Washington, DC – US Secretary of State Antony Blinken has become the latest United States government official to warn Israel that it cannot “reoccupy Gaza” after the war with Hamas, in response to recent comments by Israeli Prime Minister Benjamin Netanyahu.
Netanyahu raised concerns this week after suggesting that the Israeli military could control security in Gaza “for an indefinite period” when fighting in the besieged Palestinian enclave ends.
Israeli officials have since said Netanyahu did not mean that Israel plans to take administrative control of the Gaza Strip, but the country’s intentions remain unclear amid conflicting statements by senior government leaders, including Defence Minister Yoav Gallant.
Speaking to reporters in Japan on the sidelines of a G7 meeting on Wednesday, Blinken said that “the only way to ensure that this crisis never happens again is to begin setting the conditions for durable peace and security”, including “no reoccupation of Gaza after the conflict ends”.
The Israeli government has contended that its occupation of Gaza ended in 2005, when it withdrew military forces and settlers from the enclave. But that position has been described by Israeli rights group B’Tselem as “entirely baseless” and rejected by international law experts.
Here, Al Jazeera speaks to Michael Lynk, who until last year served as the United Nations special rapporteur on the situation of human rights in the occupied Palestinian territories, about recent discussions around the Israeli occupation of Gaza and what could come after the war ends.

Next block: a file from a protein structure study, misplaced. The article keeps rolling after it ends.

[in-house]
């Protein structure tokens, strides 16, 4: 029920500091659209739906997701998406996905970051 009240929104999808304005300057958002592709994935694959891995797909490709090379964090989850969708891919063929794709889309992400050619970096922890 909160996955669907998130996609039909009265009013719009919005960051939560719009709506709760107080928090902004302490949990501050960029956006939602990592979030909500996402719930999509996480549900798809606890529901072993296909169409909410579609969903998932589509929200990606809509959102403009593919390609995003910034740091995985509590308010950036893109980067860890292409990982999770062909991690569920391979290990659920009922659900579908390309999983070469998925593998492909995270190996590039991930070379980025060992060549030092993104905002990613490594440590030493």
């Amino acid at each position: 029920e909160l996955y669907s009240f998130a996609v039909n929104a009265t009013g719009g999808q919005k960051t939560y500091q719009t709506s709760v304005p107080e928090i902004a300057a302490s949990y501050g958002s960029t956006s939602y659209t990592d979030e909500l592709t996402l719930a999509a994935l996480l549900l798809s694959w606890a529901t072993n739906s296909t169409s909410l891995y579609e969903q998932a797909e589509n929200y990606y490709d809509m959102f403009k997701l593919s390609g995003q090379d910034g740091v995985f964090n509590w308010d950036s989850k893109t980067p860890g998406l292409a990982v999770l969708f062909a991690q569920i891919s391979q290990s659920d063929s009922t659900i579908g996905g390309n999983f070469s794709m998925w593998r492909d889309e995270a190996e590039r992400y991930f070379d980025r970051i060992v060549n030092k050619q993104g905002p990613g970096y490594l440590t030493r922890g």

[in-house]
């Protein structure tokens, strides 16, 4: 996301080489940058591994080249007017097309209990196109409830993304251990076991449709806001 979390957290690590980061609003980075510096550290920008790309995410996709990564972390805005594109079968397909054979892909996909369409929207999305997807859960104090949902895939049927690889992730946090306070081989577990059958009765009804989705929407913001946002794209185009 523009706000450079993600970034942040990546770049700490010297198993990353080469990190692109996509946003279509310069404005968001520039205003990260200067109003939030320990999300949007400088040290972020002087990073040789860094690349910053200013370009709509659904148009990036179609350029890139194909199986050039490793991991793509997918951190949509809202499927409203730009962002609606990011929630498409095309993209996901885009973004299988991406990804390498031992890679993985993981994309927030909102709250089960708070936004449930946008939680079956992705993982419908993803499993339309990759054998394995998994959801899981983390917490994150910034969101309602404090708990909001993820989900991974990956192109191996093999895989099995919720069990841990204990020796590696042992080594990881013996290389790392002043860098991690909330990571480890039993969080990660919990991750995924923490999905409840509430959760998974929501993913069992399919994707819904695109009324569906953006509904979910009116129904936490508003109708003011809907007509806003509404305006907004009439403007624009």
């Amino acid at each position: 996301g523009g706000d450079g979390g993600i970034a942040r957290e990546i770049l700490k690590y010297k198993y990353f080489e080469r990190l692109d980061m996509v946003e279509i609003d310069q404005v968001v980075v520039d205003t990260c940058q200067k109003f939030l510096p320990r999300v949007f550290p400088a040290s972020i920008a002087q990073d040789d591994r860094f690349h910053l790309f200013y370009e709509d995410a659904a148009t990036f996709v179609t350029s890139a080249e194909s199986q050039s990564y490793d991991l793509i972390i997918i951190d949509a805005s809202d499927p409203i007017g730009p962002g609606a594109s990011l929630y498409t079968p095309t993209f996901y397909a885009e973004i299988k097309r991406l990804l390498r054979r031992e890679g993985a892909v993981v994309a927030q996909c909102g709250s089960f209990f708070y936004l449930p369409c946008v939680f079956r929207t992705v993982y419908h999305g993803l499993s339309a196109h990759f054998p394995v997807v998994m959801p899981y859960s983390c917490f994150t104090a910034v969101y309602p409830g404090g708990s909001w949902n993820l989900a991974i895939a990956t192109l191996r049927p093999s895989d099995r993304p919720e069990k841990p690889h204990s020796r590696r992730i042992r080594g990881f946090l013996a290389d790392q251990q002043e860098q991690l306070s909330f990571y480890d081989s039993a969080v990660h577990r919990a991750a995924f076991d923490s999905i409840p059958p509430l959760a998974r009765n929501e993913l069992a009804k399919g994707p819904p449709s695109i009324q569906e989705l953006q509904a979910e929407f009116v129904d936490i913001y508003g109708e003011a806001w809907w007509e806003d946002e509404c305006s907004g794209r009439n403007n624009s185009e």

Al Jazeera: The US has said it opposes Israel’s “reoccupation” of Gaza. But did the Israeli occupation of Gaza ever end?
Michael Lynk: A couple of years ago, there was a comment made on CBC Radio in Canada, which said that Gaza was no longer occupied. I and another organisation (Canadians for Justice and Peace in the Middle East) each sent letters in to say that Gaza actually remains occupied.
The test in international law is: Does the military exercise – the term is “effective control” – over the land or territory?
It’s like if the guards leave the prison, but they take all the keys with them; They’re still controlling how much food goes inside the prison each day and how much electricity goes into the prison each day. The people inside the prison are free to roam wherever they want within the confines of the prison but have no ability to be able to leave – that would be “effective control” over the prison.
This is the same way Israel exercises effective control over who and what leaves Gaza and who and what enters Gaza, as well.
AJ: What significance is there to the US using the term “reoccupation”?
Lynk: I suspect the US does not take the position that Gaza is occupied. I don’t know if they have a coherent position at all on what the status of Gaza is now. They’ve accepted, probably, that Israel in leaving Gaza in 2005, formally ended that occupation.
In fact, it’s very hard to find any statement from a recent Republican or Democratic administration that uses the word “occupation” to describe any part of Palestine with regards to this.
So I guess I understand why they’re using the word “reoccupy”, in the sense that they’re talking about Israeli troops holding onto power inside of Gaza, and exercising military authority whenever the current [fighting] comes to an end.
But as I said, it’s not reoccupation – it’s occupation in a new form.
Al Jazeera: What differences are we seeing between the US and Israel in their views of what happens after the war in Gaza?